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Volume Editors: Gene M. Moore and John G. Peters
The relationship between Conrad’s Malay fiction and colonialism is a prominent subject of commentary now, and has been for some time. Most scholars would point to Chinua Achebe’s important article “An Image of Africa” as the initiation into the interest in Conrad and colonialism, but if fact decades previously, Florence Clemens had begun this conversation in her ground-breaking commentary on Conrad’s Malay fiction. At the time Florence Clemens was writing, almost nothing had been written on the Conrad’s colonial world, and for many years her work thus was relatively unknown and relatively difficult to obtain. However, Clemens’ work is significant, and its appearance in Brill’s Conrad Studies series now makes this important study readily available to scholars.
Throughout his career, self-taught Scottish writer James Hogg (1770-1835) violated literary proprieties which discouraged the frank treatment of prostitution, infanticide, and the violence of war. Contemporary reviewers received Hogg’s bluntness rather fiercely because, in so doing, he questioned the ideologies of chastity, marriage and military masculinities that informed emerging discourses of the British Empire. This book reveals the strategic use that Hogg made of the marriage plot to challenge the civilising ideal of the motherly heroine as well as martial and sentimental masculinities which supported the discourse of a strong but tamed national vigour, thereby highlighting Hogg’s critical use of gender stereotypes in relation to norms of class and ethnicity when deconstructing this plot convention.
A Study of Christian Hermetism in Four Plays
Have you ever wondered why Cordelia has to die? Or how Alonso talks and walks about the isle while his body lies ‘full fathom five’ on the sea floor? Ever wondered why the monument to Shakespeare in the Church of the Holy Trinity in Stratford-upon-Avon names three pagans: Nestor, Socrates, and Virgil – king, philosopher, and poet? Or why Shakespeare is on Olympus, home of the Greek gods? This interdisciplinary study, the first to interpret the plays of Shakespeare in the light of the esoteric religious doctrines of the Corpus Hermeticum, holds answers to these and other puzzling questions.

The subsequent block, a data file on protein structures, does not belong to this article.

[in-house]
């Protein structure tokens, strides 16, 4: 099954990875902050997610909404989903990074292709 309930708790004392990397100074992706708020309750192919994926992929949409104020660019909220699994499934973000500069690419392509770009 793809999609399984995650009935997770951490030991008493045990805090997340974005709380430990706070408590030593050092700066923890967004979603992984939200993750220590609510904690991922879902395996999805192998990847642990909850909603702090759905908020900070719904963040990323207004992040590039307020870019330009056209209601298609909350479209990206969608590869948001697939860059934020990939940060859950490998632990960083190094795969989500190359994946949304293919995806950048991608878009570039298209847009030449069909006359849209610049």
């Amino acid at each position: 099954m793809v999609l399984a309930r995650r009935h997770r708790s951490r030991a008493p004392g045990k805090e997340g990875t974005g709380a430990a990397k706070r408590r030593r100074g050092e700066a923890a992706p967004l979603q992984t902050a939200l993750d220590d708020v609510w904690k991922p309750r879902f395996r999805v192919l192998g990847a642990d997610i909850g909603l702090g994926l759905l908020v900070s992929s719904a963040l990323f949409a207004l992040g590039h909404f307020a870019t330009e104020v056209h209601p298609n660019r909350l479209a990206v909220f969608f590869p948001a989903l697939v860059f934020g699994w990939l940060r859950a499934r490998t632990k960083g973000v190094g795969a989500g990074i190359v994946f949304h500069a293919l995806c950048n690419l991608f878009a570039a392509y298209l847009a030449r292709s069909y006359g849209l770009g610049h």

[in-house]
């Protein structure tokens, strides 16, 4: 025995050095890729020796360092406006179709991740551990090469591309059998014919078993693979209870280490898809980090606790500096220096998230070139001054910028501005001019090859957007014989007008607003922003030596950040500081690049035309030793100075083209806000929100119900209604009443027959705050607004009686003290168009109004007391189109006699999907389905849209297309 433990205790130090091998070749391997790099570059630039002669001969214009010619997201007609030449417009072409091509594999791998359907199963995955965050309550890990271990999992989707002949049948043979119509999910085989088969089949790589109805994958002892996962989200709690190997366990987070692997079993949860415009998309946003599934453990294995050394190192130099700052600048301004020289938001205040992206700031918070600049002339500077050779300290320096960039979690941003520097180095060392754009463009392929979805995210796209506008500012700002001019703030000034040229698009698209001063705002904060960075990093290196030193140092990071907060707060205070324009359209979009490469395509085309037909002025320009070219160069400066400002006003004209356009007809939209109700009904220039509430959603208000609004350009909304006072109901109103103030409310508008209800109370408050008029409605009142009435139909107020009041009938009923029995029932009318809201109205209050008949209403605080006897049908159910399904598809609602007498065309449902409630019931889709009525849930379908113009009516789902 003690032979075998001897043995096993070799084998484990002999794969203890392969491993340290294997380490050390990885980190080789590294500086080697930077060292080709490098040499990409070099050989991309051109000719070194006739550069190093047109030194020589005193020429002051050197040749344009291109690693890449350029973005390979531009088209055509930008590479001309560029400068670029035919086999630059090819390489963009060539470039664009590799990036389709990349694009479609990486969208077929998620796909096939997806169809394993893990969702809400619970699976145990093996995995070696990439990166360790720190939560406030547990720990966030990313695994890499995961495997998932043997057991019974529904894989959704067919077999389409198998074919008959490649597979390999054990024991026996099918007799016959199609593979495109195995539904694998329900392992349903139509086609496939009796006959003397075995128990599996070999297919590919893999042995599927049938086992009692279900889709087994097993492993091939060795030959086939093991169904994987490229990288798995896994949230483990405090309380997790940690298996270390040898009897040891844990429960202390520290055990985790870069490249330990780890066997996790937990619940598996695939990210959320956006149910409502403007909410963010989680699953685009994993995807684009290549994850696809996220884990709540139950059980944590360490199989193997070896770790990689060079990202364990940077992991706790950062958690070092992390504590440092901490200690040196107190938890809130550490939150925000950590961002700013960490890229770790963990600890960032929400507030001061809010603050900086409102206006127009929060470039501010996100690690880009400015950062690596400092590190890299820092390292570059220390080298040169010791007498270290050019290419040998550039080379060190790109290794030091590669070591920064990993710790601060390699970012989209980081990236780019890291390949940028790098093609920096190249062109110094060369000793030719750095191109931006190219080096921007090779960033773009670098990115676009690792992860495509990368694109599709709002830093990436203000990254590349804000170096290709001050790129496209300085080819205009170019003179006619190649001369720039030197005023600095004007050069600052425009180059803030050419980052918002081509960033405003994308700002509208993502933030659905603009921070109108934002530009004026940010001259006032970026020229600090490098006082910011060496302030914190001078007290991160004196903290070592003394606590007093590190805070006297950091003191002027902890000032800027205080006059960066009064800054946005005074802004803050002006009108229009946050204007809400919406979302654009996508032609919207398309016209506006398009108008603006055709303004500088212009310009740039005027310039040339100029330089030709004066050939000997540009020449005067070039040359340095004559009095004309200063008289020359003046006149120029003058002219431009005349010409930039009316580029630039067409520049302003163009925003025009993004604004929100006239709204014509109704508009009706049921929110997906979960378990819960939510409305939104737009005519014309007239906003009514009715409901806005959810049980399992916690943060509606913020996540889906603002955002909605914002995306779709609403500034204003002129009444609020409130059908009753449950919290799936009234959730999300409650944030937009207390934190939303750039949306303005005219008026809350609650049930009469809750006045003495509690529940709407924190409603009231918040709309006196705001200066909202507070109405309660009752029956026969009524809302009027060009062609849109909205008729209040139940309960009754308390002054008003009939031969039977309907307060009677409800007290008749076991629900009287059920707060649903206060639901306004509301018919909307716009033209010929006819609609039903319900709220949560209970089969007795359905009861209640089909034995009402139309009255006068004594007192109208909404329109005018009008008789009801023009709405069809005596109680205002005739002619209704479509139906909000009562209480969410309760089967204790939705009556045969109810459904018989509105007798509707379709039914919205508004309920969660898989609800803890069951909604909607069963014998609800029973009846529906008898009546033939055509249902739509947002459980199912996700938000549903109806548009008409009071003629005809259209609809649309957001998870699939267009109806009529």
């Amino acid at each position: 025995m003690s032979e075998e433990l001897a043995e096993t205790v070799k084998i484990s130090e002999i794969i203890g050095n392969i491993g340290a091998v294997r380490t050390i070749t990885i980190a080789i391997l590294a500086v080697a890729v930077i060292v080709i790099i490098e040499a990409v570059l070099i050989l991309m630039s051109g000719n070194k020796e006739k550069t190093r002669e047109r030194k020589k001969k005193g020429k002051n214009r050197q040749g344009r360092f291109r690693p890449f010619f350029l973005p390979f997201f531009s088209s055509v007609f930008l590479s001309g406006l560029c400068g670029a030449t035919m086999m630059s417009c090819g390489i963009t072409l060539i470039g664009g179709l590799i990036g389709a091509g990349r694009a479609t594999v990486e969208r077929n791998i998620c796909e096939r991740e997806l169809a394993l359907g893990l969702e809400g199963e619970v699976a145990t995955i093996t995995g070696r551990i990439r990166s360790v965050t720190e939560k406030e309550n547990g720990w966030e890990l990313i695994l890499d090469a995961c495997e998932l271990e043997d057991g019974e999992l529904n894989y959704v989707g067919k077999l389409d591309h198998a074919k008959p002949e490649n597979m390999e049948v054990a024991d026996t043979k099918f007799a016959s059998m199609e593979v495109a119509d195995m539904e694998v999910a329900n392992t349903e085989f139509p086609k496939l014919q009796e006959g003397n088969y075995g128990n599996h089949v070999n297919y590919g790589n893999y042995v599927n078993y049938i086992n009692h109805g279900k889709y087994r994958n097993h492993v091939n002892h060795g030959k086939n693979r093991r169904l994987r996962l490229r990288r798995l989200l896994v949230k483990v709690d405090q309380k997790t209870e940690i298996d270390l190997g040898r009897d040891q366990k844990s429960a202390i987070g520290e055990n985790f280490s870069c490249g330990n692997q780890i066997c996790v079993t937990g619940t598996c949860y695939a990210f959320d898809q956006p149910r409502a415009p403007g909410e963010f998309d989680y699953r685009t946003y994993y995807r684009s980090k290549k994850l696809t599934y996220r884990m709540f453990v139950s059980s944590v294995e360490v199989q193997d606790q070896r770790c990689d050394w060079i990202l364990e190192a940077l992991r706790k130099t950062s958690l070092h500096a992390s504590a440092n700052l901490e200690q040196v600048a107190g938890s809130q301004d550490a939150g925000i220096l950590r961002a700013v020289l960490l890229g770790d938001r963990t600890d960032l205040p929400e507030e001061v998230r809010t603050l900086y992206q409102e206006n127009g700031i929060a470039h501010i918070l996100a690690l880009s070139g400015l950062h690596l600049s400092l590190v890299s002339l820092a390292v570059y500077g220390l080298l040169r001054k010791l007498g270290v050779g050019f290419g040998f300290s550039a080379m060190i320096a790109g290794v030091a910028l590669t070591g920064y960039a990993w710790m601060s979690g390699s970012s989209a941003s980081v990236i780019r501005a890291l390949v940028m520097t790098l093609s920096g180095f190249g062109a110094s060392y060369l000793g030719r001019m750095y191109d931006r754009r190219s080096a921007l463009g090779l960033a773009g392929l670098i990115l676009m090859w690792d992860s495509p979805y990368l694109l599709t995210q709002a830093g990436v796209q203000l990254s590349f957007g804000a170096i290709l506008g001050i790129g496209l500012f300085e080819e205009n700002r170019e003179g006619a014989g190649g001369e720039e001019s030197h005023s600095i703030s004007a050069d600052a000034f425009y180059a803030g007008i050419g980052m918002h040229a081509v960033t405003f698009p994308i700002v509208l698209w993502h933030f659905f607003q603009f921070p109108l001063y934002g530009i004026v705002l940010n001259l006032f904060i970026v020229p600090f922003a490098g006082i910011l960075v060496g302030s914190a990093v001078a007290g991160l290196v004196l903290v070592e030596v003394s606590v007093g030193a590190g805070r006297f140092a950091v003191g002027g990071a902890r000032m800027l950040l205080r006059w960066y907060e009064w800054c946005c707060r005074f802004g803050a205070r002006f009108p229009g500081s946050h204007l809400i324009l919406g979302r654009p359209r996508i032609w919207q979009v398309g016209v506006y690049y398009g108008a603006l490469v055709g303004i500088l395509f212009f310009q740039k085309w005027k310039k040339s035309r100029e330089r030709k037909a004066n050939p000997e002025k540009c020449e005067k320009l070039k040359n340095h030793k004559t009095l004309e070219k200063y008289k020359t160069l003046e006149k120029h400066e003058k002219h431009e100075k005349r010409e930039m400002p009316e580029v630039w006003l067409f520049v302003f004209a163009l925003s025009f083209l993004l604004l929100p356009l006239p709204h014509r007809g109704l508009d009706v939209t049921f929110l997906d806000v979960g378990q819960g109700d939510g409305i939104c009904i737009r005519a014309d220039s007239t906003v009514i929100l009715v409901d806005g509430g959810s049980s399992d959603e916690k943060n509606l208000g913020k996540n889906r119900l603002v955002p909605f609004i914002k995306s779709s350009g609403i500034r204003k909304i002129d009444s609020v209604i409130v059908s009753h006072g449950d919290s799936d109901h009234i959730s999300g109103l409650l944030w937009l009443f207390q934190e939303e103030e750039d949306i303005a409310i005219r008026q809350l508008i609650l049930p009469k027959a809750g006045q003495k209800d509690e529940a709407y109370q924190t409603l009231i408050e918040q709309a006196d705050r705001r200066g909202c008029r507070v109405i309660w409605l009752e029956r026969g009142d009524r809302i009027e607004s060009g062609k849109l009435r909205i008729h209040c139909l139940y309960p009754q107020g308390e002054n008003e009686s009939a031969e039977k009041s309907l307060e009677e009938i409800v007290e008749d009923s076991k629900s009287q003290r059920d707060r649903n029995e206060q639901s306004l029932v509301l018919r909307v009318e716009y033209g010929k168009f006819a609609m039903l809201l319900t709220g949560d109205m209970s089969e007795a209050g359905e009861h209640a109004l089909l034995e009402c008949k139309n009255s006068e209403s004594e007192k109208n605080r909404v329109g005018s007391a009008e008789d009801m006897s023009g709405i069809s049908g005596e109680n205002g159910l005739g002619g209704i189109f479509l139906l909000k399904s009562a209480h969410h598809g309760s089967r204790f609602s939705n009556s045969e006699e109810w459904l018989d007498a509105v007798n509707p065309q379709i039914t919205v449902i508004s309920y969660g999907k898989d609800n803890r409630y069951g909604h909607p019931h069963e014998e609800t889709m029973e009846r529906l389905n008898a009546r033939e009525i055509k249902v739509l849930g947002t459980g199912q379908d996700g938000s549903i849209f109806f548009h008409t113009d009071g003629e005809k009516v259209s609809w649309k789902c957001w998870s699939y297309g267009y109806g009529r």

Volume Editors: Zong-qi Cai and Stephen Roddy
During much of China’s tumultuous 20th century, May 4th and Maoist iconoclasts regarded their classical literary heritage as a burden to be dislodged in the quest for modernization. This volume demonstrates how the traditions that had deeply impressed earlier generations of Western writers like Goethe and Voltaire did not lose their lustre; to the contrary, a fascination with these past riches sprouted with renewed vigour among Euro-American poets, novelists, and other cultural figures after the fall of imperial China in 1911. From Petrograd to Paris, and from São Paolo to San Francisco, China’s premodern poetry, theatre, essays, and fiction inspired numerous prominent writers and intellectuals. The contributors survey the fruits of this engagement in multiple Western languages and nations.